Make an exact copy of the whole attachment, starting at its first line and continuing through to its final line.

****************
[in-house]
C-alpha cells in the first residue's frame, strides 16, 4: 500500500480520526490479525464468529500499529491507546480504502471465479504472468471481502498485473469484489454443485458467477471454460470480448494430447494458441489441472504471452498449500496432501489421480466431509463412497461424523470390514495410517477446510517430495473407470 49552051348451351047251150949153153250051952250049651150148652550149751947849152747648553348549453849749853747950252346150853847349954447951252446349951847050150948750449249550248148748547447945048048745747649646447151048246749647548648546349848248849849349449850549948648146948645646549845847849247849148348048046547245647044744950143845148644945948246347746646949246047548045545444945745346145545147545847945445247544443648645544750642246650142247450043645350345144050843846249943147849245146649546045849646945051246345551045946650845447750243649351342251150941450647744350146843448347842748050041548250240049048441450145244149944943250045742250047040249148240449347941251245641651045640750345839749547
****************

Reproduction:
[in-house]
C-alpha cells in the first residue's frame, strides 16, 4: 500500500480520526490479525464468529500499529491507546480504502471465479504472468471481502498485473469484489454443485458467477471454460470480448494430447494458441489441472504471452498449500496432501489421480466431509463412497461424523470390514495410517477446510517430495473407470 49552051348451351047251150949153153250051952250049651150148652550149751947849152747648553348549453849749853747950252346150853847349954447951252446349951847050150948750449249550248148748547447945048048745747649646447151048246749647548648546349848248849849349449850549948648146948645646549845847849247849148348048046547245647044744950143845148644945948246347746646949246047548045545444945745346145545147545847945445247544443648645544750642246650142247450043645350345144050843846249943147849245146649546045849646945051246345551045946650845447750243649351342251150941450647744350146843448347842748050041548250240049048441450145244149944943250045742250047040249148240449347941251245641651045640750345839749547